A San Mateo County Superior Court judge on Thursday granted the private owner of a beach near Half Moon Bay the rights to the property after one of two lawsuits by proponents of open access attempted to keep the surfing hotspot accessible to all.
Judge Gerald Buchwald ruled in favor of the Martin's Beach property owner, who purchased the shoreline property just off of state Highway 1 a few miles south of Half Moon Bay in 2008.
A gate had gone up in 2010 and restrictive signs were erected to deter beachgoers going through the property to access the beach, which used to have public access.
Surfers and other supporters of open access have claimed that it is nearly impossible to reach the spot known for its swells that break over underwater reefs without going through the path from the road.
In the past year, protesters have gone past the gate and walked onto the beach to surf and access the coast as part of demands for open access to the public.
In 2012, a group of five surfers were arrested for trespassing on the property.
The first lawsuit was filed in October 2012 against Martin's Beach 1 and 2, LLC, by the group known as "Friends of Martin's Beach." That group argued that beachgoers have the right to cross private property to access the beach.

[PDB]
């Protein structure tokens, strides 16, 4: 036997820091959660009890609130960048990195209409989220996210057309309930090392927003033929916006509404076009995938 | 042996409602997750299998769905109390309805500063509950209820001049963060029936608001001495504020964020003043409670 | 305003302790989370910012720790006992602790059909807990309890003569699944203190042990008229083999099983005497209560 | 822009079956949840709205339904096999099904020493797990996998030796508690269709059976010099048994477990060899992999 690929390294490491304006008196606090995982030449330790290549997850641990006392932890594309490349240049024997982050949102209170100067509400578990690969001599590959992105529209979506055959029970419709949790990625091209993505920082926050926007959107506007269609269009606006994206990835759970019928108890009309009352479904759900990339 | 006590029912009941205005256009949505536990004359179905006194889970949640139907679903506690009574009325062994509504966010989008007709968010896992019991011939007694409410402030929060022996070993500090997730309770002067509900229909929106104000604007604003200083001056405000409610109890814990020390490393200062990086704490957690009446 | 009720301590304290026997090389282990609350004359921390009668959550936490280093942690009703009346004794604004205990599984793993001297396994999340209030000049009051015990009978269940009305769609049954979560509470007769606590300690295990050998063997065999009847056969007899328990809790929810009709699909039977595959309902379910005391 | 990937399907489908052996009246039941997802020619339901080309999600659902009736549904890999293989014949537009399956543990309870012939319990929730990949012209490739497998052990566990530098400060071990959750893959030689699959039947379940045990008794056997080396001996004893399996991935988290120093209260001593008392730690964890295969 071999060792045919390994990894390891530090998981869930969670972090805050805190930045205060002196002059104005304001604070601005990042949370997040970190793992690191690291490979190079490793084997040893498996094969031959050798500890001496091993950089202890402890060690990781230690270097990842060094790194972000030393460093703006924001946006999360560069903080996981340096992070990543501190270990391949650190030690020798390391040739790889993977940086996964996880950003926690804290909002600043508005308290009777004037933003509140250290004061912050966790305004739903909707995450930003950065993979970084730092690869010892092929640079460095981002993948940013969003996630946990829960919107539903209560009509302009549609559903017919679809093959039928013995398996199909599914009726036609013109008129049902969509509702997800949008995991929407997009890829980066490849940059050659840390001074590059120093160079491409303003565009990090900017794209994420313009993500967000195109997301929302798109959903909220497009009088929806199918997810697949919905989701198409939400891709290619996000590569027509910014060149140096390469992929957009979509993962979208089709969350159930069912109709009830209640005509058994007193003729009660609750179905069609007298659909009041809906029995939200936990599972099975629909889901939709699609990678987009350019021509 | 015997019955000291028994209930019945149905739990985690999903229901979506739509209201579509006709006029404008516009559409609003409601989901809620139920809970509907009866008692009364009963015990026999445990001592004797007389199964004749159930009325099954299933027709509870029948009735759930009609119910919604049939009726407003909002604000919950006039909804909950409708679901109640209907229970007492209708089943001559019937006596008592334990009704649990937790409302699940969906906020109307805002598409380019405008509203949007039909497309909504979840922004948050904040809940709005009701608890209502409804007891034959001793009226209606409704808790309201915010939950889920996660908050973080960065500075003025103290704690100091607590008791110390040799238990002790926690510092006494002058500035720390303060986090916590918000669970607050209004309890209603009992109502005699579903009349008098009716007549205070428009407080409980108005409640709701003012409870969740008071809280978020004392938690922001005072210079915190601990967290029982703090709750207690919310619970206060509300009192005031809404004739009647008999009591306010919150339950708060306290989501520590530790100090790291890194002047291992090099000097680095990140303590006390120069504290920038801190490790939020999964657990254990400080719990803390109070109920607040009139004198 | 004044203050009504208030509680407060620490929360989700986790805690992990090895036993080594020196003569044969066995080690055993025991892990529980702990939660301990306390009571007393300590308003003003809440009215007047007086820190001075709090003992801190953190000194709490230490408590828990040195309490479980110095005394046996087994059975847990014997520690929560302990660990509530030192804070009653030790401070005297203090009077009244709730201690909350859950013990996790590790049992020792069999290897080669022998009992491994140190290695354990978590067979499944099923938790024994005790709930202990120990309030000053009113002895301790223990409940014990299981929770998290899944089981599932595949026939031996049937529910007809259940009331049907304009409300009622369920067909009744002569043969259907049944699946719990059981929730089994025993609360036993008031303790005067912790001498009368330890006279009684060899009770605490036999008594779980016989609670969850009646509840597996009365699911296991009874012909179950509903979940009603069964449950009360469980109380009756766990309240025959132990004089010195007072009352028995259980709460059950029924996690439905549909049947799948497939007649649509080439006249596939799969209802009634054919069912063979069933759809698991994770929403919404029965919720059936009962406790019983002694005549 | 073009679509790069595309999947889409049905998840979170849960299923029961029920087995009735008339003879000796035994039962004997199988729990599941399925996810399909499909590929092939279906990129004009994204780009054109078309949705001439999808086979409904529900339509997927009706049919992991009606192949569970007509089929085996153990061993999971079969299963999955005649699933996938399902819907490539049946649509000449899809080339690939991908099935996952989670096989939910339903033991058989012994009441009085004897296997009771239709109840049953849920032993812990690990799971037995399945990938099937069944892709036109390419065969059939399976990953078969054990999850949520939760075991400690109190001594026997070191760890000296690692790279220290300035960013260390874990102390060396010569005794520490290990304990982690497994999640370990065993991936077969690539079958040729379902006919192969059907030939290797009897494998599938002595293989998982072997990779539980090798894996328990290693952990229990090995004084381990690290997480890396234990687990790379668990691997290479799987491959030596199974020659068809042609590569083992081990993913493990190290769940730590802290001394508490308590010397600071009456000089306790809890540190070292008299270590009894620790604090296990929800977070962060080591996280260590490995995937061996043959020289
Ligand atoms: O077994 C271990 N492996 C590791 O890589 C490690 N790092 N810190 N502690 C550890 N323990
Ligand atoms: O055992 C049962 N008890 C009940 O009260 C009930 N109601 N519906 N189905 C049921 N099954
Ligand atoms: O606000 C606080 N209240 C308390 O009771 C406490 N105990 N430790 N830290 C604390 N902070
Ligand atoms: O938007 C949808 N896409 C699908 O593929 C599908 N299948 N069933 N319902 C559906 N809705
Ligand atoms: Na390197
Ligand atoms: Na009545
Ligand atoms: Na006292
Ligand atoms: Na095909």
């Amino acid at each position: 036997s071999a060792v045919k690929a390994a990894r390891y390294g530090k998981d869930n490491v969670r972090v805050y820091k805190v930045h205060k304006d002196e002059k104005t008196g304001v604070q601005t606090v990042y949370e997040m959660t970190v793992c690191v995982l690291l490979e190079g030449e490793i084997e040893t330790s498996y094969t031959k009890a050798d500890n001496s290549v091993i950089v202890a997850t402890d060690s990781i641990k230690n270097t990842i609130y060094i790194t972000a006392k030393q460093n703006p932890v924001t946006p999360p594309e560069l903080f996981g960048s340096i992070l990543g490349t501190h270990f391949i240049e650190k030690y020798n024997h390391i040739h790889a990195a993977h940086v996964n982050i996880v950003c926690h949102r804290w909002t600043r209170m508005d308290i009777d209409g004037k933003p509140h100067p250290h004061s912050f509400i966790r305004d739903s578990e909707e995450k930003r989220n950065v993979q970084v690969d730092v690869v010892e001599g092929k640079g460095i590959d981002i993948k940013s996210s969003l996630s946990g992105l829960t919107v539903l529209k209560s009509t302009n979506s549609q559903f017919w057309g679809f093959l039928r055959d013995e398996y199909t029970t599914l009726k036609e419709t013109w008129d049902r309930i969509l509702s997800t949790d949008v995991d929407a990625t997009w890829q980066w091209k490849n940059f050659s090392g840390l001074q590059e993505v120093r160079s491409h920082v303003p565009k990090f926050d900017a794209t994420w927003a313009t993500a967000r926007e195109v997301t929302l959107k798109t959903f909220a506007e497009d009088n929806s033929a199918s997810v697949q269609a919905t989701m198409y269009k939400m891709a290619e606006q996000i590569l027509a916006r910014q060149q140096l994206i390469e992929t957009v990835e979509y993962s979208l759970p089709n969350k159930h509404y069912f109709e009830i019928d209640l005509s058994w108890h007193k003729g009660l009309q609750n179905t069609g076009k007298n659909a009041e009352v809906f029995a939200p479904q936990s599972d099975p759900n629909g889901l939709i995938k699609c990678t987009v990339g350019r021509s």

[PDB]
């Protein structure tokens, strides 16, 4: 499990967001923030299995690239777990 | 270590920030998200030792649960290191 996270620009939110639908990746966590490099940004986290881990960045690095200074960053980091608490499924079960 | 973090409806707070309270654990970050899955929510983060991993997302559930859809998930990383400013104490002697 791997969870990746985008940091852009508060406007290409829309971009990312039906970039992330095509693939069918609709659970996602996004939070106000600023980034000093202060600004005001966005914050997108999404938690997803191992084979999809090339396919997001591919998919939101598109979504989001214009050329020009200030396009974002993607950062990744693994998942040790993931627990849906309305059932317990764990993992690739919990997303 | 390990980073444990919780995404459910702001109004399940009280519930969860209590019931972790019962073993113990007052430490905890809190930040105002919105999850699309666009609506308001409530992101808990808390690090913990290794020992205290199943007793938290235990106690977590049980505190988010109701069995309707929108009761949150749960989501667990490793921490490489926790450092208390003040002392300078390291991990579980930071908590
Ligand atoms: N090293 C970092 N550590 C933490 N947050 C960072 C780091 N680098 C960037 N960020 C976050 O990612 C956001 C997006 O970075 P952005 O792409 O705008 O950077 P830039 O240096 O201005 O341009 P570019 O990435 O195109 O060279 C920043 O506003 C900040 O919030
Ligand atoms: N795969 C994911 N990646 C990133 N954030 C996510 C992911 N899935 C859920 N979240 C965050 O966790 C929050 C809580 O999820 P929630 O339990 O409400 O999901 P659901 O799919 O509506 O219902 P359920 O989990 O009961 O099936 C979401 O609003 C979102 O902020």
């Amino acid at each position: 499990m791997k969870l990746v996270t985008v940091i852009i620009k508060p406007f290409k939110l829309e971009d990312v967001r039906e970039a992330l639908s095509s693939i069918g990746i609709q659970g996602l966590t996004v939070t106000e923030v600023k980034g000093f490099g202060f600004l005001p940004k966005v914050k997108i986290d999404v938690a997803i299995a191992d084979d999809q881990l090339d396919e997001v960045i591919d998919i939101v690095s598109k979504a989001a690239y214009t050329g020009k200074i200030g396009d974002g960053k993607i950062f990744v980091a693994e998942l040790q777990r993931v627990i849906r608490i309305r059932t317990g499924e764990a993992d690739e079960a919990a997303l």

The group of three surfers was represented by Santa Cruz-based attorney Gary Redenbacher, who said he was going to appeal the judge's decision.
"Anyone who wants to go to the beach in California with their family should care about this," Redenbacher said.
A separate lawsuit was filed in March by the Burlingame-based Cotchett, Pitre & McCarthy law firm on behalf of the Surfrider Foundation.
That suit claims the owners failed to obtain a coastal development permit for the new gates and restrictive signs that prevent the pubic from accessing Martin's Beach Road, which is a violation of the California Coastal Act.
That case is expected to go to trial next spring.
Court records from the Friends of Martin's Beach suit name venture capitalist Vinod Khosla as the presumed primary owner of the property.
Jeff Essner, an attorney from the San Jose-based law firm Hopkins & Carley, said in a statement that the judge found that there is no precedent that gives the public access to the property.
"The property owner strives to be a constructive member of the community, but it is difficult to have this conversation without the legal clarification on property rights," the statement said. "We are pleased with this ruling and thankful for this clarification."